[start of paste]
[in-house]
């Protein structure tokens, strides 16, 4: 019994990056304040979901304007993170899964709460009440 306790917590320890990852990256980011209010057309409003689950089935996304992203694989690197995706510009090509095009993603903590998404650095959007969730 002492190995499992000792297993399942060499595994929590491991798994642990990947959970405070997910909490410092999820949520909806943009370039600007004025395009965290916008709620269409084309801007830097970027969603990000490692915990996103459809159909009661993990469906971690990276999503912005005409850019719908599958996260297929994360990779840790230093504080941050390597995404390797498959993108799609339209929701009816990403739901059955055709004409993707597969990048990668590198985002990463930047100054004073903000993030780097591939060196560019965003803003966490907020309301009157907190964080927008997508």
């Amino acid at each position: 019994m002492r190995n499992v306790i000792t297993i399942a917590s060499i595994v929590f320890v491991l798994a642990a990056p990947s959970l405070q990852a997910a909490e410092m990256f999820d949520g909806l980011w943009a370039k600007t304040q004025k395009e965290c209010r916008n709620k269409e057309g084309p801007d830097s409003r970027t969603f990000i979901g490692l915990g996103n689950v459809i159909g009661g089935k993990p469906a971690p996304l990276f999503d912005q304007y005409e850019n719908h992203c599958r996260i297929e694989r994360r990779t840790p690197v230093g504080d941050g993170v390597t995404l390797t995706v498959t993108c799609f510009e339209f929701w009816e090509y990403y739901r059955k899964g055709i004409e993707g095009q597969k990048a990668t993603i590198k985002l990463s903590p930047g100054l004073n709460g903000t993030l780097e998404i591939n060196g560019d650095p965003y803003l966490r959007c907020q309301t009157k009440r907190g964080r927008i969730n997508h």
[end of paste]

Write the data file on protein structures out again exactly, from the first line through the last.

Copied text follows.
[in-house]
């Protein structure tokens, strides 16, 4: 019994990056304040979901304007993170899964709460009440 306790917590320890990852990256980011209010057309409003689950089935996304992203694989690197995706510009090509095009993603903590998404650095959007969730 002492190995499992000792297993399942060499595994929590491991798994642990990947959970405070997910909490410092999820949520909806943009370039600007004025395009965290916008709620269409084309801007830097970027969603990000490692915990996103459809159909009661993990469906971690990276999503912005005409850019719908599958996260297929994360990779840790230093504080941050390597995404390797498959993108799609339209929701009816990403739901059955055709004409993707597969990048990668590198985002990463930047100054004073903000993030780097591939060196560019965003803003966490907020309301009157907190964080927008997508």
């Amino acid at each position: 019994m002492r190995n499992v306790i000792t297993i399942a917590s060499i595994v929590f320890v491991l798994a642990a990056p990947s959970l405070q990852a997910a909490e410092m990256f999820d949520g909806l980011w943009a370039k600007t304040q004025k395009e965290c209010r916008n709620k269409e057309g084309p801007d830097s409003r970027t969603f990000i979901g490692l915990g996103n689950v459809i159909g009661g089935k993990p469906a971690p996304l990276f999503d912005q304007y005409e850019n719908h992203c599958r996260i297929e694989r994360r990779t840790p690197v230093g504080d941050g993170v390597t995404l390797t995706v498959t993108c799609f510009e339209f929701w009816e090509y990403y739901r059955k899964g055709i004409e993707g095009q597969k990048a990668t993603i590198k985002l990463s903590p930047g100054l004073n709460g903000t993030l780097e998404i591939n060196g560019d650095p965003y803003l966490r959007c907020q309301t009157k009440r907190g964080r927008i969730n997508h």